Skunk Cabbage

In Chicago, during the month of March, skunk cabbage is the first plant to sprout, announcing the beginning of spring. It emerges in woodlands across the region. These tender leaves of skunk cabbage will soon develop into giants, up to two feet long and one foot wide.*

These tender leaves of skunk cabbage will soon develop into giants, up to two feet long and one foot wide.

These tender leaves of skunk cabbage will soon develop into giants, up to two feet long and one foot wide.

These tender leaves of skunk cabbage will soon develop into giants, up to two feet long and one foot wide.

Skunk Cabbage

It's springtime at Pilcher Park and sunlight shines through the enormous fanning foliage of skunk cabbage which, if broken, releases a strong scent reminiscent of skunk, though sweeter and not nearly as overpowering. If you’re someone who, like me, finds the powerful essence of skunk to be an invigorating and life-affirming experience, the skunk inside the cabbage will definitely let you down.*

It's springtime at Pilcher Park and sunlight shines through the enormous fanning foliage of skunk cabbage which, if broken, releases a strong scent reminiscent of skunk, though sweeter and not nearly as overpowering.

It's springtime at Pilcher Park and sunlight shines through the enormous fanning foliage of skunk cabbage which, if broken, releases a strong scent reminiscent of skunk, though sweeter and not nearly as overpowering.

It's springtime at Pilcher Park and sunlight shines through the enormous fanning foliage of skunk cabbage which, if broken, releases a strong scent reminiscent of skunk, though sweeter and not nearly as overpowering.

Marsh Marigold

In early spring, I come to Pilcher Park to play in the mud. Here, skunk cabbage and marsh marigold thrive in a woodland floodplain of inky water and the blackest muck I’ve ever seen.

In early spring, I come to Pilcher Park to play in the mud. Here, skunk cabbage and marsh marigold thrive in a woodland floodplain of inky water and the blackest muck I’ve ever seen.

In early spring, I come to Pilcher Park to play in the mud. Here, skunk cabbage and marsh marigold thrive in a woodland floodplain of inky water and the blackest muck I’ve ever seen.

In early spring, I come to Pilcher Park to play in the mud. Here, skunk cabbage and marsh marigold thrive in a woodland floodplain of inky water and the blackest muck I’ve ever seen.

In April, the woodland floor at O'Hara Woods explodes with spring ephemerals including flowers like toothwort.

In April, the woodland floor at O'Hara Woods explodes with spring ephemerals including flowers like toothwort.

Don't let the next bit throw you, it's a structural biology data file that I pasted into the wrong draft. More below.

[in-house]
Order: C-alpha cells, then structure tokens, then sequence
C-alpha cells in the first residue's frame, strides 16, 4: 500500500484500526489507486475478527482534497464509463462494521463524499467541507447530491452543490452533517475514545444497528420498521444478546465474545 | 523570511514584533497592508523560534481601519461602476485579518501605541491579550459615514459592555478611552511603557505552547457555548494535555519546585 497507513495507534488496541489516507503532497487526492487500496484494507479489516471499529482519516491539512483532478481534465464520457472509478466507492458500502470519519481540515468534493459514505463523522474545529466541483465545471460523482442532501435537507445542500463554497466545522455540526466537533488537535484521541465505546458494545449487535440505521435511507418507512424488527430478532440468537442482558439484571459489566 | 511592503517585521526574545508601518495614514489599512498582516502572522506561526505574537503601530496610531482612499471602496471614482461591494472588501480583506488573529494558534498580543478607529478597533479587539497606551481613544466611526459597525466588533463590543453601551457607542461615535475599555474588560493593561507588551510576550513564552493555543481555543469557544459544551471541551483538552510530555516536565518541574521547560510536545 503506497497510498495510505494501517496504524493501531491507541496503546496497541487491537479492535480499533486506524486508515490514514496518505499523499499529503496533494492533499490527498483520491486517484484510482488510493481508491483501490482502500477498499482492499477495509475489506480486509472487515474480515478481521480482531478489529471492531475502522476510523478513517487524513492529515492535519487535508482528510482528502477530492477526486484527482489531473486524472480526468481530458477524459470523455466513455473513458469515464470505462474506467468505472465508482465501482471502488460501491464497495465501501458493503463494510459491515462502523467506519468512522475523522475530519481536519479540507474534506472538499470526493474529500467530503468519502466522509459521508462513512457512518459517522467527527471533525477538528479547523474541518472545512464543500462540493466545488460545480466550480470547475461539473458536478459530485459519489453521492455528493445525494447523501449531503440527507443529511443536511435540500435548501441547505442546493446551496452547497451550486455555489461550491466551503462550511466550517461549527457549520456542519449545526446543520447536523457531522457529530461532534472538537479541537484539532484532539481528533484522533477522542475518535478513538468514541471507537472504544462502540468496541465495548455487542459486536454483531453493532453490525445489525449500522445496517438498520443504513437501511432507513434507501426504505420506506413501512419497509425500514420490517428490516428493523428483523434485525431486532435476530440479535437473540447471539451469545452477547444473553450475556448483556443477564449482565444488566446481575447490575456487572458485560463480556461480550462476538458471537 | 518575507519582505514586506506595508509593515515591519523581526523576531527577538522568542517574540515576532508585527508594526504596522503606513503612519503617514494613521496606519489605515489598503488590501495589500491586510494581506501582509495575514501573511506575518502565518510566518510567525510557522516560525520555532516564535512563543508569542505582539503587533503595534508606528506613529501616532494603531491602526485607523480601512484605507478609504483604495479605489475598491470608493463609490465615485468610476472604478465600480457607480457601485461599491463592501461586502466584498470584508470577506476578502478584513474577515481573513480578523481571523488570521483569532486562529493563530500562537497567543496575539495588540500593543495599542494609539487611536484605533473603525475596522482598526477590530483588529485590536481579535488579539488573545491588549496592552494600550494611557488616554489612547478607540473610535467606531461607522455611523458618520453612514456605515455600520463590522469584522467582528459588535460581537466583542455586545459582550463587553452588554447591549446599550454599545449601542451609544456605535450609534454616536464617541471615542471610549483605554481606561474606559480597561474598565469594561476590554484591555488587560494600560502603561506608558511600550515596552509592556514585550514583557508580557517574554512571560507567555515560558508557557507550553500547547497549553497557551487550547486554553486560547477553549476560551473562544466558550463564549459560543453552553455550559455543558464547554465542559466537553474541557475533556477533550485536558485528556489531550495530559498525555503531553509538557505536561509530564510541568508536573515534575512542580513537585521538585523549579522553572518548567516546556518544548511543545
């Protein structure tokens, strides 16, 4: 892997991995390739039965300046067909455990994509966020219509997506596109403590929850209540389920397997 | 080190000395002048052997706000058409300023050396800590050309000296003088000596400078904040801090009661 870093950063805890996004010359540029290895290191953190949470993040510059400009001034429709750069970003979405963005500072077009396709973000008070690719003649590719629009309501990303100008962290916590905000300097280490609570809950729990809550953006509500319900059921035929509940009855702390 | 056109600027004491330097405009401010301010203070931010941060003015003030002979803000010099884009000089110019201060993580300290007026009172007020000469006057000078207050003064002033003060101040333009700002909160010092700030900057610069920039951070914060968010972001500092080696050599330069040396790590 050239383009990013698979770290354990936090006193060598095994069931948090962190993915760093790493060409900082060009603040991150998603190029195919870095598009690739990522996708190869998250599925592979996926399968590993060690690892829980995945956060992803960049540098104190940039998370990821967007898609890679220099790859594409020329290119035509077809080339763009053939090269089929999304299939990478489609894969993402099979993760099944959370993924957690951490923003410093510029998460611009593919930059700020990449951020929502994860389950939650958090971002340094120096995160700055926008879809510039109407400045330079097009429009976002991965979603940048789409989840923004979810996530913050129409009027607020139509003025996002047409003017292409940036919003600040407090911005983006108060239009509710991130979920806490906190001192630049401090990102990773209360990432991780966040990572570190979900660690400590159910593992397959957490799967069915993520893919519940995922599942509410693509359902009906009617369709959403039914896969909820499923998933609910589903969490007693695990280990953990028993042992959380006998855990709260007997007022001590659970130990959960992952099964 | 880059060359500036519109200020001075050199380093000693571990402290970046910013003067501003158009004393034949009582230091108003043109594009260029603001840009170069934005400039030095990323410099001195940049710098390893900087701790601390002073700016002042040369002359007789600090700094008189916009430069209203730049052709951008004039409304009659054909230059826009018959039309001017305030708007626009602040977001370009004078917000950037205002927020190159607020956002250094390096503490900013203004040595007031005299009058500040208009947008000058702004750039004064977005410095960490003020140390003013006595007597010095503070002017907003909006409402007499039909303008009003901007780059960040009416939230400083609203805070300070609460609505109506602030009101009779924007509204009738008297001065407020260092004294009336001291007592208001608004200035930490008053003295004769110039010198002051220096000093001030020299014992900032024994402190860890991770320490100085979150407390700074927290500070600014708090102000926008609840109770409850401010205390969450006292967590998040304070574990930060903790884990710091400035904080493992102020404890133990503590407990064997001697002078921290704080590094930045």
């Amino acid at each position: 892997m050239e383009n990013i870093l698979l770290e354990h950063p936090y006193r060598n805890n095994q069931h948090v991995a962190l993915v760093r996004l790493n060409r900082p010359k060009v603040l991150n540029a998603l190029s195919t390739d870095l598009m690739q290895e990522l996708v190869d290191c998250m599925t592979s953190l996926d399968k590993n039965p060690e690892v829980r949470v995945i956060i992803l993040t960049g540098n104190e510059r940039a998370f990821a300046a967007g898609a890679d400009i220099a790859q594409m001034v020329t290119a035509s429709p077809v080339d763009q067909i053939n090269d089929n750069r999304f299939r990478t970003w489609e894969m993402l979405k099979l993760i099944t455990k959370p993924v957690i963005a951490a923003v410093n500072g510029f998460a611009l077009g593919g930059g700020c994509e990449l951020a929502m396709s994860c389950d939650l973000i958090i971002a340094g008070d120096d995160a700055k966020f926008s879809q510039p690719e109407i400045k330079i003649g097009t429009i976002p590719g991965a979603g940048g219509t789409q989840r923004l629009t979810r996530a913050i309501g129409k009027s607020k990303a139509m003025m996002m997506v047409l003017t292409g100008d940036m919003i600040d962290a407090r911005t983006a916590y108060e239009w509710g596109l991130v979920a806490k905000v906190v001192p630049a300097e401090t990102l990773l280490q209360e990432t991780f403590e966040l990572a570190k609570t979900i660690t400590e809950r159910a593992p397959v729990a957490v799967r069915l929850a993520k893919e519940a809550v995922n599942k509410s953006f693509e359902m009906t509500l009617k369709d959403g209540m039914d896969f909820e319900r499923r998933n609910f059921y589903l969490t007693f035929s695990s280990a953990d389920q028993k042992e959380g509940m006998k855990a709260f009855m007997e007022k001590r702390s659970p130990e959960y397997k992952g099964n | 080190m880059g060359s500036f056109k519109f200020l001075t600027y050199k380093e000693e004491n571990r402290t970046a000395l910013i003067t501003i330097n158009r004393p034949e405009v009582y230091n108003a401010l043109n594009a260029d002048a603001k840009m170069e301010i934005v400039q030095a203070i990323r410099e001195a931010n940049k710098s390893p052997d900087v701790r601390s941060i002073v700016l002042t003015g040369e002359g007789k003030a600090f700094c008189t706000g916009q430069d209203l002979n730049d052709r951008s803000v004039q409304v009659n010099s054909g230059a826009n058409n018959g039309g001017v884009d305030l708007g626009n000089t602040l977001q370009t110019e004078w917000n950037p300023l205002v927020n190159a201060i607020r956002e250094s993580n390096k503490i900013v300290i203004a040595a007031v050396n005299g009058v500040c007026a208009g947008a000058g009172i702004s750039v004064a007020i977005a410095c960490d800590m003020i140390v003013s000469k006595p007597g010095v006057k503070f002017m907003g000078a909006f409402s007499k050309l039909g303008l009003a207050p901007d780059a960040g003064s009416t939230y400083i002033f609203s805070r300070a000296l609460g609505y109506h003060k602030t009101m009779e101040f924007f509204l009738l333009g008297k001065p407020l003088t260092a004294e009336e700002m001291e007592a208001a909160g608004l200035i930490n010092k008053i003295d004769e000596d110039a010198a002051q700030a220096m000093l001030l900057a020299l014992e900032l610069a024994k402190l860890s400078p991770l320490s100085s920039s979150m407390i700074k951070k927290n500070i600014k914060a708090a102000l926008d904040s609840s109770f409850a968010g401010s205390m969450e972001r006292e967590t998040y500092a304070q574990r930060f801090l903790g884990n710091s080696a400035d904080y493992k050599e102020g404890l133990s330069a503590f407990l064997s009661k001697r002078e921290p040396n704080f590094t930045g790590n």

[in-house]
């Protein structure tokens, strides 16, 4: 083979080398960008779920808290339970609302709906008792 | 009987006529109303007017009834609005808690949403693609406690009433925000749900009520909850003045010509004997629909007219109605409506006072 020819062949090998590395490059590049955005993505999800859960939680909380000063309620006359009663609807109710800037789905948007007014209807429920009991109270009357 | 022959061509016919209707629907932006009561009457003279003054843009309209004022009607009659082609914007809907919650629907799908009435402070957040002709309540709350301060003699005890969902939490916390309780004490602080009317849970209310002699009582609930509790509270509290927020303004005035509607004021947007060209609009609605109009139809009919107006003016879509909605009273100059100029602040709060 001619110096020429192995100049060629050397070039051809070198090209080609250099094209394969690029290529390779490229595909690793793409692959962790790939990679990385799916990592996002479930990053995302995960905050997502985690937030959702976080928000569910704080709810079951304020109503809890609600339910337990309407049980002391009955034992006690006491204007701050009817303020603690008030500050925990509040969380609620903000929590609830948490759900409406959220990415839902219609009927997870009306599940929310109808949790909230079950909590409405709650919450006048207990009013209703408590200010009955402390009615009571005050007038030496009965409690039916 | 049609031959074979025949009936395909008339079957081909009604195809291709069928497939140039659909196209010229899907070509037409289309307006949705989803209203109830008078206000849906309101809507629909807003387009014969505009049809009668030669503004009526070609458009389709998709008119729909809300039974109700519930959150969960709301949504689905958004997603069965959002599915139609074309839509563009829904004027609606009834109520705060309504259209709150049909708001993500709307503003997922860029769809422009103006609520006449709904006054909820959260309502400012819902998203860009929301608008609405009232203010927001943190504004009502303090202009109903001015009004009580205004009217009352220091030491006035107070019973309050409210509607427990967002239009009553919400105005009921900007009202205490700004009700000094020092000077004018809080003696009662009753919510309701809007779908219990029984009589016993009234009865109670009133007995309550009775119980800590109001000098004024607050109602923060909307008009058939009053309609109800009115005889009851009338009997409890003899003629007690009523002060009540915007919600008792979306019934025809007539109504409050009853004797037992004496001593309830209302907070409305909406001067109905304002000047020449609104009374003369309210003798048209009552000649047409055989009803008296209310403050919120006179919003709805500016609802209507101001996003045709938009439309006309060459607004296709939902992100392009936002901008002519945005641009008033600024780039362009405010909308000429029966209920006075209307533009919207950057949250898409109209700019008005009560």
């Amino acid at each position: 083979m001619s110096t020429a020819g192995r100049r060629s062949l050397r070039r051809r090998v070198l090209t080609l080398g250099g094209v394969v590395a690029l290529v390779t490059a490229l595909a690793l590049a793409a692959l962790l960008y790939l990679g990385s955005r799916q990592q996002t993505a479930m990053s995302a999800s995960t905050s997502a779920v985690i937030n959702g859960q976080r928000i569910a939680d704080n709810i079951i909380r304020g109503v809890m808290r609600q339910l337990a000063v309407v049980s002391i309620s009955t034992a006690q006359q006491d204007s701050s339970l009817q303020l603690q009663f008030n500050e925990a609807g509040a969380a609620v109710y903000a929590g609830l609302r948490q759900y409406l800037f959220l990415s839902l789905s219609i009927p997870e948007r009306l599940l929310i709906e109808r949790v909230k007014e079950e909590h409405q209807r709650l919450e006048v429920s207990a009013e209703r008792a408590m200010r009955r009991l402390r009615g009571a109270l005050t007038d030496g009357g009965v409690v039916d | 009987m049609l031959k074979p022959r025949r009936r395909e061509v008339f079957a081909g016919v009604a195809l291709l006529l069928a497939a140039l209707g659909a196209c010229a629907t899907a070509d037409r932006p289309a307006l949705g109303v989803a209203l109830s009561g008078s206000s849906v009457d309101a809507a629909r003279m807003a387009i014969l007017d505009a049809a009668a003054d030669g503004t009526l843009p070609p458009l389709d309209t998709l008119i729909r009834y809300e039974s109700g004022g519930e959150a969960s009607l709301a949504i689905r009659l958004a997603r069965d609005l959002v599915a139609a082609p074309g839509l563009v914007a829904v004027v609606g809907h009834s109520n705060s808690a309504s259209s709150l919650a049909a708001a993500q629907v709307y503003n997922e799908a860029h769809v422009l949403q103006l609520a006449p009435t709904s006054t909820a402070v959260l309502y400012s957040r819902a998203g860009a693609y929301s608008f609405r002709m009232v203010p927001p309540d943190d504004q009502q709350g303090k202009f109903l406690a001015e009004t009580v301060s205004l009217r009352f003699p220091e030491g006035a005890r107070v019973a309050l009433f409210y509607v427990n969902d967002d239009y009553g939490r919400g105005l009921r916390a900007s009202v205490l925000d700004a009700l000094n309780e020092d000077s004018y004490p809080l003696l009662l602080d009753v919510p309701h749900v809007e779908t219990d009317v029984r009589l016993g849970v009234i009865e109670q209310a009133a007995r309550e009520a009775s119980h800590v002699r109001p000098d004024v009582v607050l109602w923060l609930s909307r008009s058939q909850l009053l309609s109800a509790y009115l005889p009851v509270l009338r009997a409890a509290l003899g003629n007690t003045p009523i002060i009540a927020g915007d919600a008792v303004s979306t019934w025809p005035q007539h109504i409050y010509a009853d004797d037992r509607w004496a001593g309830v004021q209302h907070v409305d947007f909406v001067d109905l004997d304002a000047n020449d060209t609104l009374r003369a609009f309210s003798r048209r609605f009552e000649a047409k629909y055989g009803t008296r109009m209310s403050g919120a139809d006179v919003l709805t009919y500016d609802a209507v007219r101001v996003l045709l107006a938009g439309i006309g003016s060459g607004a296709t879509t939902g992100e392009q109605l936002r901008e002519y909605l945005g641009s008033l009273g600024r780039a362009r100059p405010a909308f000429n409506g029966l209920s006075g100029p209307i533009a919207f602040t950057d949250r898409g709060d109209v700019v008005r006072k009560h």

In April, the woodland floor at O'Hara Woods explodes with spring ephemerals including flowers like toothwort.

Dutchman's Breeches

Dutchman's Breeches at O'Hara Woods.*

Dutchman's breeches with its beautiful foliage at O'Hara Woods.

Dutchman's breeches with its beautiful foliage at O'Hara Woods.

Dutchman's breeches with its beautiful foliage at O'Hara Woods.

Virginia Bluebell

Virginia bluebell

Virginia bluebells can be found in profusion at a few of our southern woodlands.

Virginia bluebells can be found in profusion at a few of our southern woodlands.

Virginia bluebells can be found in profusion at a few of our southern woodlands.

Virginia Bluebell

April at Messenger Woods in Homer Glen features a breathtaking display of Virginia bluebells.*

April at Messenger Woods in Homer Glen features a breathtaking display of Virginia bluebells.

April at Messenger Woods in Homer Glen features a breathtaking display of Virginia bluebells.

April at Messenger Woods in Homer Glen features a breathtaking display of Virginia bluebells.

Virginia Bluebell

This Chicago scene is reminiscent of silver winters in Yosemite, where every inch of exposed landscape is covered in heavy snow and every bough bows in deference to sublime beauty. Here, the rising curtain of morning revealed an abundance of sticky snow that had fallen during the night, draping every available surface with a shining cloak of blue-white magic in a paradise all our own.*

Come to Pilcher Park in April for the dramatic performance starring Virginia bluebells.

Come to Pilcher Park in April for the dramatic performance starring Virginia bluebells.

Come to Pilcher Park in April for the dramatic performance starring Virginia bluebells.

Virginia Bluebell

At O'Hara Woods in Romeoville, Illinois, the April sun rises to warm the springtime woodland brimming with Virginia bluebells.